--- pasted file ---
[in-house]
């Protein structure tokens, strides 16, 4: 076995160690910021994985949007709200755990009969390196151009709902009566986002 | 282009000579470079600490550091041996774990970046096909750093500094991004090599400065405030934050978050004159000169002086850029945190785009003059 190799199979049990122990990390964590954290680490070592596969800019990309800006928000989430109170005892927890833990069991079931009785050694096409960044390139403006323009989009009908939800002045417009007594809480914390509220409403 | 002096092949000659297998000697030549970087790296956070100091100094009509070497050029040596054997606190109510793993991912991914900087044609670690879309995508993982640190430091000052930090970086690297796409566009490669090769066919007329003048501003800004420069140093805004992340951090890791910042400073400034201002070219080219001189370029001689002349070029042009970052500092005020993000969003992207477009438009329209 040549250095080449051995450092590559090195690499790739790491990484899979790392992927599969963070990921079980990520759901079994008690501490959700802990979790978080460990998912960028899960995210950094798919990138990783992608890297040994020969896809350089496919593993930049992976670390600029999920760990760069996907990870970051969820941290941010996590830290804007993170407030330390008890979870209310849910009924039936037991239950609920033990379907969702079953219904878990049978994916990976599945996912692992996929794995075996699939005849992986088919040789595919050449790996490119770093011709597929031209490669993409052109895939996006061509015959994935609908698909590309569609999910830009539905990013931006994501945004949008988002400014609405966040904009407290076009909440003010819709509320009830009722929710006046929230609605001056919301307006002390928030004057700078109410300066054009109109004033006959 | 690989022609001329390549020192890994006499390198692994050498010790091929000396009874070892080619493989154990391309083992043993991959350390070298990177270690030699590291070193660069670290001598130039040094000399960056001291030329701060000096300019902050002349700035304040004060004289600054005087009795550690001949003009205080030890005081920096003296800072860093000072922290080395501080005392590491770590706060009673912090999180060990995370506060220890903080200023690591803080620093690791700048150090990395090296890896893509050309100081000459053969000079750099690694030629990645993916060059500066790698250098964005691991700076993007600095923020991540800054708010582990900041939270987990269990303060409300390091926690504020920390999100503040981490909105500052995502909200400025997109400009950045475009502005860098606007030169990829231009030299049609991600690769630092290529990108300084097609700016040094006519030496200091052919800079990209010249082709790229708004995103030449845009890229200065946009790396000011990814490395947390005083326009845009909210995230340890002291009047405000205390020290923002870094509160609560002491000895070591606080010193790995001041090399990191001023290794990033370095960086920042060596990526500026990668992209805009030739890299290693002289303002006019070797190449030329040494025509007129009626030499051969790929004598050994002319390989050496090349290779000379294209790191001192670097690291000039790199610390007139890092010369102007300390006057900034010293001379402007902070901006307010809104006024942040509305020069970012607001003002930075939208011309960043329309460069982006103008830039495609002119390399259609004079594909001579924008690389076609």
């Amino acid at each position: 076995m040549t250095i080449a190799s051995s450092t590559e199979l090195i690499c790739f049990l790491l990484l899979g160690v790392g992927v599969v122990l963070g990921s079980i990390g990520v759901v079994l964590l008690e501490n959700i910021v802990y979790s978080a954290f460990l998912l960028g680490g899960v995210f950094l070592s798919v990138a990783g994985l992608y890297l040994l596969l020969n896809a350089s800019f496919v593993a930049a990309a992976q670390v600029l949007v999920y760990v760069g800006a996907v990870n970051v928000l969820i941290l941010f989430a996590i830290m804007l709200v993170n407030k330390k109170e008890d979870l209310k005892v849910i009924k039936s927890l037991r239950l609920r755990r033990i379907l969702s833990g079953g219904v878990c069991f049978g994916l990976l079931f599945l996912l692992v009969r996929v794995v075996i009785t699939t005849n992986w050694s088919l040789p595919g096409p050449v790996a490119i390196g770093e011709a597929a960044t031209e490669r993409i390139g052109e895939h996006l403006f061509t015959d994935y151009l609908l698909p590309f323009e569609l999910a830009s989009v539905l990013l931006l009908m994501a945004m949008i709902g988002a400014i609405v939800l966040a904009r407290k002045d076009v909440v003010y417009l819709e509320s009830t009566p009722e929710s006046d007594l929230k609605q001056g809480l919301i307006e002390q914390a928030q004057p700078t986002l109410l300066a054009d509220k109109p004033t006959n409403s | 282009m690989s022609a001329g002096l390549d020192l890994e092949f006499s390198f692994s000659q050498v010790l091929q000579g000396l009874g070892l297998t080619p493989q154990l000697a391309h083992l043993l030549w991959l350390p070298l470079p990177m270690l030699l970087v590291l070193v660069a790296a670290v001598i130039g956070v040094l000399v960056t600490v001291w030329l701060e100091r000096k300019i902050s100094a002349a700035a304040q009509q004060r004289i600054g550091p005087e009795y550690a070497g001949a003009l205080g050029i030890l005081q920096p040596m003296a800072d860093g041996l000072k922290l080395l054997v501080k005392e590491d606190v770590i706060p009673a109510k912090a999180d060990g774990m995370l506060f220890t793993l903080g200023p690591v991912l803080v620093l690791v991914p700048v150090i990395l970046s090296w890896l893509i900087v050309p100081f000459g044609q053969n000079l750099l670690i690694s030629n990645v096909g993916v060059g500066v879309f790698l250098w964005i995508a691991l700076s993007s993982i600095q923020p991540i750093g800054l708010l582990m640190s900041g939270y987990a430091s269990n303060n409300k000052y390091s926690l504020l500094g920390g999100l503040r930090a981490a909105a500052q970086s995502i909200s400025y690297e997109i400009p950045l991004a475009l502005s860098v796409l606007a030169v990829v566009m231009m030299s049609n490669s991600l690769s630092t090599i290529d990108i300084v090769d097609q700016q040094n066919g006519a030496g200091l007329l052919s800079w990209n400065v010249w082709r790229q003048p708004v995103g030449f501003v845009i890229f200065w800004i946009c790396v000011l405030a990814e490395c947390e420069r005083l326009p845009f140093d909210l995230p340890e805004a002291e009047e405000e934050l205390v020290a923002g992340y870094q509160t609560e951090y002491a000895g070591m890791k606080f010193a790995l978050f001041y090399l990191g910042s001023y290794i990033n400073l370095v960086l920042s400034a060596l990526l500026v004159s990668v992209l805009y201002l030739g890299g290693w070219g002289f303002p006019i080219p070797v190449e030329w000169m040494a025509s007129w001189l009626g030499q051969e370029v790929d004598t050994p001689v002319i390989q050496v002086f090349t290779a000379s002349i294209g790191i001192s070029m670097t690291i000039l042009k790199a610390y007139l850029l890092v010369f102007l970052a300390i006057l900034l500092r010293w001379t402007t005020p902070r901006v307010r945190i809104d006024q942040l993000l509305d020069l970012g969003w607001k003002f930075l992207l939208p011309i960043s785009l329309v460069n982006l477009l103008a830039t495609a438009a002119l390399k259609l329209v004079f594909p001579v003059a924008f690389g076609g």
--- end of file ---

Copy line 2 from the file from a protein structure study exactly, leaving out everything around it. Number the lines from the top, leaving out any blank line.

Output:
């Protein structure tokens, strides 16, 4: 076995160690910021994985949007709200755990009969390196151009709902009566986002 | 282009000579470079600490550091041996774990970046096909750093500094991004090599400065405030934050978050004159000169002086850029945190785009003059 190799199979049990122990990390964590954290680490070592596969800019990309800006928000989430109170005892927890833990069991079931009785050694096409960044390139403006323009989009009908939800002045417009007594809480914390509220409403 | 002096092949000659297998000697030549970087790296956070100091100094009509070497050029040596054997606190109510793993991912991914900087044609670690879309995508993982640190430091000052930090970086690297796409566009490669090769066919007329003048501003800004420069140093805004992340951090890791910042400073400034201002070219080219001189370029001689002349070029042009970052500092005020993000969003992207477009438009329209 040549250095080449051995450092590559090195690499790739790491990484899979790392992927599969963070990921079980990520759901079994008690501490959700802990979790978080460990998912960028899960995210950094798919990138990783992608890297040994020969896809350089496919593993930049992976670390600029999920760990760069996907990870970051969820941290941010996590830290804007993170407030330390008890979870209310849910009924039936037991239950609920033990379907969702079953219904878990049978994916990976599945996912692992996929794995075996699939005849992986088919040789595919050449790996490119770093011709597929031209490669993409052109895939996006061509015959994935609908698909590309569609999910830009539905990013931006994501945004949008988002400014609405966040904009407290076009909440003010819709509320009830009722929710006046929230609605001056919301307006002390928030004057700078109410300066054009109109004033006959 | 690989022609001329390549020192890994006499390198692994050498010790091929000396009874070892080619493989154990391309083992043993991959350390070298990177270690030699590291070193660069670290001598130039040094000399960056001291030329701060000096300019902050002349700035304040004060004289600054005087009795550690001949003009205080030890005081920096003296800072860093000072922290080395501080005392590491770590706060009673912090999180060990995370506060220890903080200023690591803080620093690791700048150090990395090296890896893509050309100081000459053969000079750099690694030629990645993916060059500066790698250098964005691991700076993007600095923020991540800054708010582990900041939270987990269990303060409300390091926690504020920390999100503040981490909105500052995502909200400025997109400009950045475009502005860098606007030169990829231009030299049609991600690769630092290529990108300084097609700016040094006519030496200091052919800079990209010249082709790229708004995103030449845009890229200065946009790396000011990814490395947390005083326009845009909210995230340890002291009047405000205390020290923002870094509160609560002491000895070591606080010193790995001041090399990191001023290794990033370095960086920042060596990526500026990668992209805009030739890299290693002289303002006019070797190449030329040494025509007129009626030499051969790929004598050994002319390989050496090349290779000379294209790191001192670097690291000039790199610390007139890092010369102007300390006057900034010293001379402007902070901006307010809104006024942040509305020069970012607001003002930075939208011309960043329309460069982006103008830039495609002119390399259609004079594909001579924008690389076609």